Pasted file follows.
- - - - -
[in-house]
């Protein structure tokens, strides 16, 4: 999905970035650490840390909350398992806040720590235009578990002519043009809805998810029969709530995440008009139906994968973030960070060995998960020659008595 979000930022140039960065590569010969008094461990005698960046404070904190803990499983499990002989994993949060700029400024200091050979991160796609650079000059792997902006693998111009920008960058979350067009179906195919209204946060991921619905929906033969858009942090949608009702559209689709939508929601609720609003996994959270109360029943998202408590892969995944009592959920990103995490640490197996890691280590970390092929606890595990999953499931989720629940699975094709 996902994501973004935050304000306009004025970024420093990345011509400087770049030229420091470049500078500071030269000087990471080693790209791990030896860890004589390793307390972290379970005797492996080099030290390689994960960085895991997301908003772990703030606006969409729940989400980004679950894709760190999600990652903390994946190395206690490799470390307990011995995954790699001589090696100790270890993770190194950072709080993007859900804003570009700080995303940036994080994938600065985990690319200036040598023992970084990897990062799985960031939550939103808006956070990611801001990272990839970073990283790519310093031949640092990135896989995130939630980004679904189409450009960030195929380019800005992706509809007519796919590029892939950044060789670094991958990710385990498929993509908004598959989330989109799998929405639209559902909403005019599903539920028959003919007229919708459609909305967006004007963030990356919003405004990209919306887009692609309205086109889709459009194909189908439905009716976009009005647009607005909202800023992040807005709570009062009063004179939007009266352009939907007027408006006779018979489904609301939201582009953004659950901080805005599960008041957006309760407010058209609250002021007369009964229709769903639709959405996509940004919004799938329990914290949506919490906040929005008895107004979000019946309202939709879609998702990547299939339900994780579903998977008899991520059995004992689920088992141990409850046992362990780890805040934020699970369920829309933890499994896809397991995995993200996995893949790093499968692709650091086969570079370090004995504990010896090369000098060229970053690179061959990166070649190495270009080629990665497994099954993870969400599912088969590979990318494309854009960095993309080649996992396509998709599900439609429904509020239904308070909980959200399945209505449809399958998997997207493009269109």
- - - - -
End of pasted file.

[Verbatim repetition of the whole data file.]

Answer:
[in-house]
């Protein structure tokens, strides 16, 4: 999905970035650490840390909350398992806040720590235009578990002519043009809805998810029969709530995440008009139906994968973030960070060995998960020659008595 979000930022140039960065590569010969008094461990005698960046404070904190803990499983499990002989994993949060700029400024200091050979991160796609650079000059792997902006693998111009920008960058979350067009179906195919209204946060991921619905929906033969858009942090949608009702559209689709939508929601609720609003996994959270109360029943998202408590892969995944009592959920990103995490640490197996890691280590970390092929606890595990999953499931989720629940699975094709 996902994501973004935050304000306009004025970024420093990345011509400087770049030229420091470049500078500071030269000087990471080693790209791990030896860890004589390793307390972290379970005797492996080099030290390689994960960085895991997301908003772990703030606006969409729940989400980004679950894709760190999600990652903390994946190395206690490799470390307990011995995954790699001589090696100790270890993770190194950072709080993007859900804003570009700080995303940036994080994938600065985990690319200036040598023992970084990897990062799985960031939550939103808006956070990611801001990272990839970073990283790519310093031949640092990135896989995130939630980004679904189409450009960030195929380019800005992706509809007519796919590029892939950044060789670094991958990710385990498929993509908004598959989330989109799998929405639209559902909403005019599903539920028959003919007229919708459609909305967006004007963030990356919003405004990209919306887009692609309205086109889709459009194909189908439905009716976009009005647009607005909202800023992040807005709570009062009063004179939007009266352009939907007027408006006779018979489904609301939201582009953004659950901080805005599960008041957006309760407010058209609250002021007369009964229709769903639709959405996509940004919004799938329990914290949506919490906040929005008895107004979000019946309202939709879609998702990547299939339900994780579903998977008899991520059995004992689920088992141990409850046992362990780890805040934020699970369920829309933890499994896809397991995995993200996995893949790093499968692709650091086969570079370090004995504990010896090369000098060229970053690179061959990166070649190495270009080629990665497994099954993870969400599912088969590979990318494309854009960095993309080649996992396509998709599900439609429904509020239904308070909980959200399945209505449809399958998997997207493009269109």